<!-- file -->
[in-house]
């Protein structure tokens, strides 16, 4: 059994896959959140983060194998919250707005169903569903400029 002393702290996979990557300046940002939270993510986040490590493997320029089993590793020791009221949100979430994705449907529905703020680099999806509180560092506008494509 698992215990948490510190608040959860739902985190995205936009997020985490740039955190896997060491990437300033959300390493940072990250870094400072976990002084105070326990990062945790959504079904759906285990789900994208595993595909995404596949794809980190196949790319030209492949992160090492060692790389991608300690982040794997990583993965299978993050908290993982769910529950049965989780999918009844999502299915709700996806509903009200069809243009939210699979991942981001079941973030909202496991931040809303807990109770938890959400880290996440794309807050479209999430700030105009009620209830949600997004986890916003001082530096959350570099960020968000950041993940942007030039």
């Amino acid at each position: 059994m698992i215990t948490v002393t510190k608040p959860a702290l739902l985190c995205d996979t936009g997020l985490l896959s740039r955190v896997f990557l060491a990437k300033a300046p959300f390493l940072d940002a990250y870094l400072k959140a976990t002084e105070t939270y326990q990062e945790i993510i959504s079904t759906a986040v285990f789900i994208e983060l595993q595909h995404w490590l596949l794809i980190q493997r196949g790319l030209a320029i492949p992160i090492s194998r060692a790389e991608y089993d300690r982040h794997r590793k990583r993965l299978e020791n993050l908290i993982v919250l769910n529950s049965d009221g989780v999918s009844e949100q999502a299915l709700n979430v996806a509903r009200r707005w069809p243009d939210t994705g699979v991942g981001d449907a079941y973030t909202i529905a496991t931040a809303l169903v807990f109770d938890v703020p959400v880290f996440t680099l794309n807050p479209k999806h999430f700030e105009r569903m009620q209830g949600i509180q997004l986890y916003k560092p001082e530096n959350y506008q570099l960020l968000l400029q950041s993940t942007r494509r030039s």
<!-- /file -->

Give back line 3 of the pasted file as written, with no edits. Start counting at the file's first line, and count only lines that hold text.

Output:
């Amino acid at each position: 059994m698992i215990t948490v002393t510190k608040p959860a702290l739902l985190c995205d996979t936009g997020l985490l896959s740039r955190v896997f990557l060491a990437k300033a300046p959300f390493l940072d940002a990250y870094l400072k959140a976990t002084e105070t939270y326990q990062e945790i993510i959504s079904t759906a986040v285990f789900i994208e983060l595993q595909h995404w490590l596949l794809i980190q493997r196949g790319l030209a320029i492949p992160i090492s194998r060692a790389e991608y089993d300690r982040h794997r590793k990583r993965l299978e020791n993050l908290i993982v919250l769910n529950s049965d009221g989780v999918s009844e949100q999502a299915l709700n979430v996806a509903r009200r707005w069809p243009d939210t994705g699979v991942g981001d449907a079941y973030t909202i529905a496991t931040a809303l169903v807990f109770d938890v703020p959400v880290f996440t680099l794309n807050p479209k999806h999430f700030e105009r569903m009620q209830g949600i509180q997004l986890y916003k560092p001082e530096n959350y506008q570099l960020l968000l400029q950041s993940t942007r494509r030039s």